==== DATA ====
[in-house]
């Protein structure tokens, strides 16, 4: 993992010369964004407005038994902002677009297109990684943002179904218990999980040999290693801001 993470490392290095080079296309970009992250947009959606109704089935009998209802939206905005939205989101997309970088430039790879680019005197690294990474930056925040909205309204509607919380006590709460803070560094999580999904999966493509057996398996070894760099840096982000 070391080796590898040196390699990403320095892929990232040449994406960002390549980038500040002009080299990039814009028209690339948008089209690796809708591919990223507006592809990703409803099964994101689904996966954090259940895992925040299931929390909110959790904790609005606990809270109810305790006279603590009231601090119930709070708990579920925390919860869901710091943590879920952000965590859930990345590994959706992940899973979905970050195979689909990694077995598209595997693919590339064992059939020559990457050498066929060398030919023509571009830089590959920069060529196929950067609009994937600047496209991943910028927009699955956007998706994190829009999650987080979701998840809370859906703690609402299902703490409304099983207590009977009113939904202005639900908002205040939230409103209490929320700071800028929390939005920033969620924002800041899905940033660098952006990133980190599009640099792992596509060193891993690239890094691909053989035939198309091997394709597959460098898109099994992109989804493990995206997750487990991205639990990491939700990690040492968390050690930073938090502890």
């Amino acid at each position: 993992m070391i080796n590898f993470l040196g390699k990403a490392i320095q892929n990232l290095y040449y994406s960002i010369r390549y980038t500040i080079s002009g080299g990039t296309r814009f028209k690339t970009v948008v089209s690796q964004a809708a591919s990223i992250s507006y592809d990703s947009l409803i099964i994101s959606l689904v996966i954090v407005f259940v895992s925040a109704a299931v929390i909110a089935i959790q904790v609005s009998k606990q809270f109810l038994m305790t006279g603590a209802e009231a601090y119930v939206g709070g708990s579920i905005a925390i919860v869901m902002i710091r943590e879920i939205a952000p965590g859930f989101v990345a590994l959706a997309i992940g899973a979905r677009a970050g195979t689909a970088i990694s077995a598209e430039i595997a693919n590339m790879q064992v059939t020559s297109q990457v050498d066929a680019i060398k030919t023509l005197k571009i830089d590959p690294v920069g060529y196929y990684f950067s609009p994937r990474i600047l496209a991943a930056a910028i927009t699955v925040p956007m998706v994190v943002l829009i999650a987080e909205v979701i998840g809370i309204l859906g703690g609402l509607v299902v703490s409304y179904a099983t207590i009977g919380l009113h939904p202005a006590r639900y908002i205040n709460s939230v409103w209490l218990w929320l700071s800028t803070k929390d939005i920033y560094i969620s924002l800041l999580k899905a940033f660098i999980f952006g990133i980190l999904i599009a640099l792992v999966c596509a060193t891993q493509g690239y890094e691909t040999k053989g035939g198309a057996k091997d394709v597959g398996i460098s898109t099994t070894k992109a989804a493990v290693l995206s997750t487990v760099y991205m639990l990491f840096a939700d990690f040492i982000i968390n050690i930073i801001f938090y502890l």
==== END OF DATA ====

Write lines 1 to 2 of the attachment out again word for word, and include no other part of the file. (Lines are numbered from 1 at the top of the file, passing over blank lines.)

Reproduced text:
[in-house]
């Protein structure tokens, strides 16, 4: 993992010369964004407005038994902002677009297109990684943002179904218990999980040999290693801001 993470490392290095080079296309970009992250947009959606109704089935009998209802939206905005939205989101997309970088430039790879680019005197690294990474930056925040909205309204509607919380006590709460803070560094999580999904999966493509057996398996070894760099840096982000 070391080796590898040196390699990403320095892929990232040449994406960002390549980038500040002009080299990039814009028209690339948008089209690796809708591919990223507006592809990703409803099964994101689904996966954090259940895992925040299931929390909110959790904790609005606990809270109810305790006279603590009231601090119930709070708990579920925390919860869901710091943590879920952000965590859930990345590994959706992940899973979905970050195979689909990694077995598209595997693919590339064992059939020559990457050498066929060398030919023509571009830089590959920069060529196929950067609009994937600047496209991943910028927009699955956007998706994190829009999650987080979701998840809370859906703690609402299902703490409304099983207590009977009113939904202005639900908002205040939230409103209490929320700071800028929390939005920033969620924002800041899905940033660098952006990133980190599009640099792992596509060193891993690239890094691909053989035939198309091997394709597959460098898109099994992109989804493990995206997750487990991205639990990491939700990690040492968390050690930073938090502890």